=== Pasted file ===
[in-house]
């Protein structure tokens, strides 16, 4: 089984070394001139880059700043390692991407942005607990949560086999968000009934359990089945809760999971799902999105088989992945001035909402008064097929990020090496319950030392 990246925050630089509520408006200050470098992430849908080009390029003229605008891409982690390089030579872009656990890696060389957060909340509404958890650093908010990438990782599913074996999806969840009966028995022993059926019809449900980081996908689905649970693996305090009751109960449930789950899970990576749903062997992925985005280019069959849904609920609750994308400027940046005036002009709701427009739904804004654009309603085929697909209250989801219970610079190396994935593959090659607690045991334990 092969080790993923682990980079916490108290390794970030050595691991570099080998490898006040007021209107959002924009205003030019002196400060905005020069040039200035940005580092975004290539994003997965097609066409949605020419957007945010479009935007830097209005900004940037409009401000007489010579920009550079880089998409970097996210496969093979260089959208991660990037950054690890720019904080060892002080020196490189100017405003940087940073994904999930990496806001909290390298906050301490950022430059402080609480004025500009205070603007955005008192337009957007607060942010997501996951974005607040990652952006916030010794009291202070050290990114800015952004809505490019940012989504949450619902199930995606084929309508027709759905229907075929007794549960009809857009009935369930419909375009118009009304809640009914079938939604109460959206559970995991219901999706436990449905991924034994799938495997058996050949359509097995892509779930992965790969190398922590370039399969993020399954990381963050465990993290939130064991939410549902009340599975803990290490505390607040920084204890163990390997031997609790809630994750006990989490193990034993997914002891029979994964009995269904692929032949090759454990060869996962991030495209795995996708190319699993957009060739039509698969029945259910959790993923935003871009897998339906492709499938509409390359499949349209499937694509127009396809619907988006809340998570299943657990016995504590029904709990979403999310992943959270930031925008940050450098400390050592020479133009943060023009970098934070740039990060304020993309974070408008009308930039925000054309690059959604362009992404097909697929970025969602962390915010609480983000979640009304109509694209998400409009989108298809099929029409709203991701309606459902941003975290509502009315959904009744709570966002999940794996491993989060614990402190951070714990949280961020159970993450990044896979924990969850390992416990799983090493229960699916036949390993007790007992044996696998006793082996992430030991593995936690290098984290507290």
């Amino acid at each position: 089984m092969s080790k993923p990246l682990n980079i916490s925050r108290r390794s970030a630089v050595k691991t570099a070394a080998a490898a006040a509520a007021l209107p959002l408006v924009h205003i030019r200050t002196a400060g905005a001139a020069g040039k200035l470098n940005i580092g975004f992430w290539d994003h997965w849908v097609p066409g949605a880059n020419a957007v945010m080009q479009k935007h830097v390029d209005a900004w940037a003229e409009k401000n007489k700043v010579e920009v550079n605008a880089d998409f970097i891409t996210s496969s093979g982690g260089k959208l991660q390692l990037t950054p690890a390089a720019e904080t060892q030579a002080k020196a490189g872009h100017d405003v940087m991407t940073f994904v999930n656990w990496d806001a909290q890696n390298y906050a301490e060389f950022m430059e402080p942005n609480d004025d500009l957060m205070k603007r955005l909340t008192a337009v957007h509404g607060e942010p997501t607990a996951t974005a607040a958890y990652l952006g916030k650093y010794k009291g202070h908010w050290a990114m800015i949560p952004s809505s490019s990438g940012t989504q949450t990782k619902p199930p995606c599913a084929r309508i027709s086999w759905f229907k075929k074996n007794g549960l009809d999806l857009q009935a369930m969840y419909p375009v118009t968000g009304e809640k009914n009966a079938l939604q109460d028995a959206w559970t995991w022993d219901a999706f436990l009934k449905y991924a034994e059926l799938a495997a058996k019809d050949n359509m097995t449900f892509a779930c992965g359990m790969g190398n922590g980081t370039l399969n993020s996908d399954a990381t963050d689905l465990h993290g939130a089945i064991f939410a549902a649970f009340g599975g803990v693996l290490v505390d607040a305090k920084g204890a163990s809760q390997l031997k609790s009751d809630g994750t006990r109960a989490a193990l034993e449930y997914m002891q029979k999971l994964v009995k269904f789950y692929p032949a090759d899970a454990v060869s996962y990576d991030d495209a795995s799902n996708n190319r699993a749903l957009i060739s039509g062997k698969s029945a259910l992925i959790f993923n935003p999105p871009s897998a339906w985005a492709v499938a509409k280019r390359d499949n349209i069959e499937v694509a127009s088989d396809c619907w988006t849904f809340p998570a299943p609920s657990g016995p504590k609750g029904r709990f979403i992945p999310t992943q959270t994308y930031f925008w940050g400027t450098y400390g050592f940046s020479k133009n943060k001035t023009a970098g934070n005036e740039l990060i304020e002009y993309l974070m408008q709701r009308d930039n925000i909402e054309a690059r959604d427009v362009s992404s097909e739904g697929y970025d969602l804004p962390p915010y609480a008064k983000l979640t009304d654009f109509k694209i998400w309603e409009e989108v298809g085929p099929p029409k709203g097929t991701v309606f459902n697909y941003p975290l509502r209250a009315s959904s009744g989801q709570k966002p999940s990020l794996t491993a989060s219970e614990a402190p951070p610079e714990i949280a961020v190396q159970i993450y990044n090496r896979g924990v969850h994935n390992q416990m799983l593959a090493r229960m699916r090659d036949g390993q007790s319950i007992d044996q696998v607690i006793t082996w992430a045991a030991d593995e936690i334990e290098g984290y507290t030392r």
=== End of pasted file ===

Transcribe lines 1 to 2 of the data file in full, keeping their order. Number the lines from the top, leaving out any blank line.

[in-house]
């Protein structure tokens, strides 16, 4: 089984070394001139880059700043390692991407942005607990949560086999968000009934359990089945809760999971799902999105088989992945001035909402008064097929990020090496319950030392 990246925050630089509520408006200050470098992430849908080009390029003229605008891409982690390089030579872009656990890696060389957060909340509404958890650093908010990438990782599913074996999806969840009966028995022993059926019809449900980081996908689905649970693996305090009751109960449930789950899970990576749903062997992925985005280019069959849904609920609750994308400027940046005036002009709701427009739904804004654009309603085929697909209250989801219970610079190396994935593959090659607690045991334990 092969080790993923682990980079916490108290390794970030050595691991570099080998490898006040007021209107959002924009205003030019002196400060905005020069040039200035940005580092975004290539994003997965097609066409949605020419957007945010479009935007830097209005900004940037409009401000007489010579920009550079880089998409970097996210496969093979260089959208991660990037950054690890720019904080060892002080020196490189100017405003940087940073994904999930990496806001909290390298906050301490950022430059402080609480004025500009205070603007955005008192337009957007607060942010997501996951974005607040990652952006916030010794009291202070050290990114800015952004809505490019940012989504949450619902199930995606084929309508027709759905229907075929007794549960009809857009009935369930419909375009118009009304809640009914079938939604109460959206559970995991219901999706436990449905991924034994799938495997058996050949359509097995892509779930992965790969190398922590370039399969993020399954990381963050465990993290939130064991939410549902009340599975803990290490505390607040920084204890163990390997031997609790809630994750006990989490193990034993997914002891029979994964009995269904692929032949090759454990060869996962991030495209795995996708190319699993957009060739039509698969029945259910959790993923935003871009897998339906492709499938509409390359499949349209499937694509127009396809619907988006809340998570299943657990016995504590029904709990979403999310992943959270930031925008940050450098400390050592020479133009943060023009970098934070740039990060304020993309974070408008009308930039925000054309690059959604362009992404097909697929970025969602962390915010609480983000979640009304109509694209998400409009989108298809099929029409709203991701309606459902941003975290509502009315959904009744709570966002999940794996491993989060614990402190951070714990949280961020159970993450990044896979924990969850390992416990799983090493229960699916036949390993007790007992044996696998006793082996992430030991593995936690290098984290507290």